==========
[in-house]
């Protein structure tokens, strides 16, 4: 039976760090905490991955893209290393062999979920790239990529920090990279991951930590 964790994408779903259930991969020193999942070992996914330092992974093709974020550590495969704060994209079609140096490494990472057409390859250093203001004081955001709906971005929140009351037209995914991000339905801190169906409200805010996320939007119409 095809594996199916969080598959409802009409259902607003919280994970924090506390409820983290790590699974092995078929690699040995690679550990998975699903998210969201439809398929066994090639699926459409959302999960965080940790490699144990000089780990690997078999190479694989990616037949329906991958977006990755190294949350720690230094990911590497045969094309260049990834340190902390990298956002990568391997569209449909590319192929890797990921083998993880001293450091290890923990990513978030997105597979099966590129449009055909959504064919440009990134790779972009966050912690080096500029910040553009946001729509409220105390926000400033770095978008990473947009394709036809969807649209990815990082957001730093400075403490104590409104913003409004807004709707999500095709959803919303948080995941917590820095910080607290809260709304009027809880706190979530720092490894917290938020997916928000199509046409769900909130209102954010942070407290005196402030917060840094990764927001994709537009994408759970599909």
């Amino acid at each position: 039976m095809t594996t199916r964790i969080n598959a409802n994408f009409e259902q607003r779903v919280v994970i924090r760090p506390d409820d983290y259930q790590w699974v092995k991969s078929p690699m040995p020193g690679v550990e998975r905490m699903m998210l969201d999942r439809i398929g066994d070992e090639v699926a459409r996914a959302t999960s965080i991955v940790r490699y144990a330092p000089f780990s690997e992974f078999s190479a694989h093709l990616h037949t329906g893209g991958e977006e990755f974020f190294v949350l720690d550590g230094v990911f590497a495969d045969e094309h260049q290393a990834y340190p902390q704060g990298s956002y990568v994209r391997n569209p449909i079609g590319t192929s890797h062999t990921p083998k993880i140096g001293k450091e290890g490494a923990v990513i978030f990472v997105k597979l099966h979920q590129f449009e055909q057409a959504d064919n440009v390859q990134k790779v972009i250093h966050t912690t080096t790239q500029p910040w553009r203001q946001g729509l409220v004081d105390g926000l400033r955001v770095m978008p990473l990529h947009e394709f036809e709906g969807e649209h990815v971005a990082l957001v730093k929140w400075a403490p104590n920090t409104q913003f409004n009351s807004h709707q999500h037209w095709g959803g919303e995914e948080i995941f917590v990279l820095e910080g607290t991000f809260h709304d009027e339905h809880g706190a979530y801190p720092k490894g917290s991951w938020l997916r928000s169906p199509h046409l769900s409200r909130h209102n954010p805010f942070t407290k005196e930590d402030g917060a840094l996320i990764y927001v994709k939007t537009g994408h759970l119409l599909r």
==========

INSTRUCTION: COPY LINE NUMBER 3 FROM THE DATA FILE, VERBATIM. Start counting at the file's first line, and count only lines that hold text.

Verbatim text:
């Amino acid at each position: 039976m095809t594996t199916r964790i969080n598959a409802n994408f009409e259902q607003r779903v919280v994970i924090r760090p506390d409820d983290y259930q790590w699974v092995k991969s078929p690699m040995p020193g690679v550990e998975r905490m699903m998210l969201d999942r439809i398929g066994d070992e090639v699926a459409r996914a959302t999960s965080i991955v940790r490699y144990a330092p000089f780990s690997e992974f078999s190479a694989h093709l990616h037949t329906g893209g991958e977006e990755f974020f190294v949350l720690d550590g230094v990911f590497a495969d045969e094309h260049q290393a990834y340190p902390q704060g990298s956002y990568v994209r391997n569209p449909i079609g590319t192929s890797h062999t990921p083998k993880i140096g001293k450091e290890g490494a923990v990513i978030f990472v997105k597979l099966h979920q590129f449009e055909q057409a959504d064919n440009v390859q990134k790779v972009i250093h966050t912690t080096t790239q500029p910040w553009r203001q946001g729509l409220v004081d105390g926000l400033r955001v770095m978008p990473l990529h947009e394709f036809e709906g969807e649209h990815v971005a990082l957001v730093k929140w400075a403490p104590n920090t409104q913003f409004n009351s807004h709707q999500h037209w095709g959803g919303e995914e948080i995941f917590v990279l820095e910080g607290t991000f809260h709304d009027e339905h809880g706190a979530y801190p720092k490894g917290s991951w938020l997916r928000s169906p199509h046409l769900s409200r909130h209102n954010p805010f942070t407290k005196e930590d402030g917060a840094l996320i990764y927001v994709k939007t537009g994408h759970l119409l599909r």